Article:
With draught beer off the menu in many parts of the United States, the pandemic has had a noticeable impact on the beer sector which contracted three percent between 2019 and 2020. The crisis has also resulted in the craft beer sector experiencing its first production decline in the modern era, though the state of the industry remains positive with the number of new breweries climbing to an all-time high. According to the latest Craft Brewing Industry Production Report from the Brewers Association, craft beer producers churned out 23.1 million barrels of beer in difficult circumstances in 2020, a nine percent decline on 2019. That saw craft's share of the total beer market fall from 13.6 percent to 12.3 percent.
Revenue also fell noticeably with the $22.6 billion made last year down 22 percent on 2019. Despite falls in production and revenue that can be broadly attributed to a major decline in draught sales, the number of operating craft breweries continued to grow steadily, reaching a record 8,764 in 2020. That figure encompasses 1,854 microbreweries, 3,219 brewpubs, 3,471 taproom breweries, and 220 regional craft breweries. Somewhat surprisingly, only 346 breweries closed in 2020 while 716 new enterprises joined the market.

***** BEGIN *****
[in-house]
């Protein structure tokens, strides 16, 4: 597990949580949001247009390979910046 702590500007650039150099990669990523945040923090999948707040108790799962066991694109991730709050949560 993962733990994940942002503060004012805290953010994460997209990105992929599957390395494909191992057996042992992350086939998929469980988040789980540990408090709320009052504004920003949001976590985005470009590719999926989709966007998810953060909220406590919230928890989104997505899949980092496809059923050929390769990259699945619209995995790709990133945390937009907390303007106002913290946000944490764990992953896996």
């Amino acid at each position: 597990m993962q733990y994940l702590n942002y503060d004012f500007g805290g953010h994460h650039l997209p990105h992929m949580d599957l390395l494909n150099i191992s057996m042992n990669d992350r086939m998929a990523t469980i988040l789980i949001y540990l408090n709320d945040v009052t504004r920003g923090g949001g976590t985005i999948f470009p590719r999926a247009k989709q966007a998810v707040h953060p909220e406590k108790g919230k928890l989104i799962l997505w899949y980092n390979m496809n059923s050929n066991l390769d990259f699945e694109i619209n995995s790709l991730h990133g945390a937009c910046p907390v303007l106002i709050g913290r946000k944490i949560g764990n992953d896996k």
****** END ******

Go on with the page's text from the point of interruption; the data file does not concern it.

"2020 was obviously a challenging year for many small brewers, but also one that proved their resilient and entrepreneurial nature", said Bart Watson, chief economist at the Brewers Association. He added that "in a year where U.S. draught sales were down more than 40%, small brewers found new ways to connect with their customers and keep their businesses running." Despite the impact of Covid-19, the future looks bright for the American craft beer sector with Watson stating that "many small breweries will remain under pressure until they can fully reopen and welcome their communities into their breweries, the 2020 closing rate has remained on par with 2019, suggesting that the vast majority of breweries will survive going forward."